Our middle school students will explore the climate crisis through their world geography curriculum. They will also learn to connect it to each of their other classes, their community, and the world.
Here's What I'm Thinking...
Each year in social studies, my students get to study an aspect of world geography. This year, we will focus our geography studies on the climate crisis by applying it to the five themes of geography: Location, Place, Human-Environment Interaction, Movement, and Region. This will allow us to study how the current problems of climate crisis affect the makeup of countries, culture, migration patterns, and more. We will also study current legislation in both the United States and other countries as a way to explore potential solutions.
In addition, I will work with my student's math, communication arts, and science teachers to connect the climate crisis to their study in other classes. We will calculate the percentage of CO2 contributed by various countries, read nonfiction texts on the climate crisis, and learn how and why the climate crisis is occuring. Our students will use this information to write persuasive letters and essays advocating for the changes they wish to see.
Further, this project will push my students to educate their community. Students will create an individual brochure that includes art, writing, maps, and charts to pull together their information on the climate crisis and advocate for a piece of legislation, theory, or practice we have studied. Because this project is extensive, I will offer an after-school program for students to continue learning and work on their projects together. During this program, we would explore our own projects as well as an extra-credit project to turn our school green.
This will allow my students to master the content of the climate crisis while still following our standards-based geography curriculum.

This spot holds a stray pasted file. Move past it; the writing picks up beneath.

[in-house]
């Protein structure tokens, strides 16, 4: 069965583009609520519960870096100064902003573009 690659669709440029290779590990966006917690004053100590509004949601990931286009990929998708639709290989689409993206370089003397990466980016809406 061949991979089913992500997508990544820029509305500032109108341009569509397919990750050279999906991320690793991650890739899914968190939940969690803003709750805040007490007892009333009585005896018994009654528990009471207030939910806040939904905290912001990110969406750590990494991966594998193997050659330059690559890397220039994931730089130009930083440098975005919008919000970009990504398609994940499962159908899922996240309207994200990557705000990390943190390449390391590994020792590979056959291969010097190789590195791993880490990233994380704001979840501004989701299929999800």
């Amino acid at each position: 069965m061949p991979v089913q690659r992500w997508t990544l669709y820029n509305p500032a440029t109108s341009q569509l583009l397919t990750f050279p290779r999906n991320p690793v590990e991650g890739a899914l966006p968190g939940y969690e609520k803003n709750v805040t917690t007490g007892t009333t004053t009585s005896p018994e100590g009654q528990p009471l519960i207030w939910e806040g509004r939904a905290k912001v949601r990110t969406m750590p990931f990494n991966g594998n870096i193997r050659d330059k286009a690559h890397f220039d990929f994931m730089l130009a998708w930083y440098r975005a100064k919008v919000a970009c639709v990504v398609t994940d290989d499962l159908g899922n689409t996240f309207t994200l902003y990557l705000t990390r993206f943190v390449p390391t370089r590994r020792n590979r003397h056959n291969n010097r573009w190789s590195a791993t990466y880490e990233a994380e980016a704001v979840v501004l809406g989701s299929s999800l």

I teach in a low-income school, and both my students and school are limited in the resources we can provide our students. $1,000 would allow us to purchase age-appropriate nonfiction texts to use in teaching the climate crisis. It would also allow us to fund the materials necessary to run an after-school program that meets at least twice a month. Any remaining funds could go to purchasing supplies for the student-based project to turn our school green.
I am a middle school social studies teacher at a school in St. Louis. I am passionate about activism and advocacy, and constantly push my students to identify what they believe and how they can best fight for it. Next year will be my second year teaching, and I am excited about the potential I have to transform my classroom to both put my students on a life path of academic success and teach them how to be empathetic yet skeptical citizens.
My middle school students are an energetic, excited group of learners who sometimes struggle to connect what they learn in the classroom to what they experience in the world. . In social studies, they enjoy learning about both historical and current events, especially when they get to write and share their own opinion.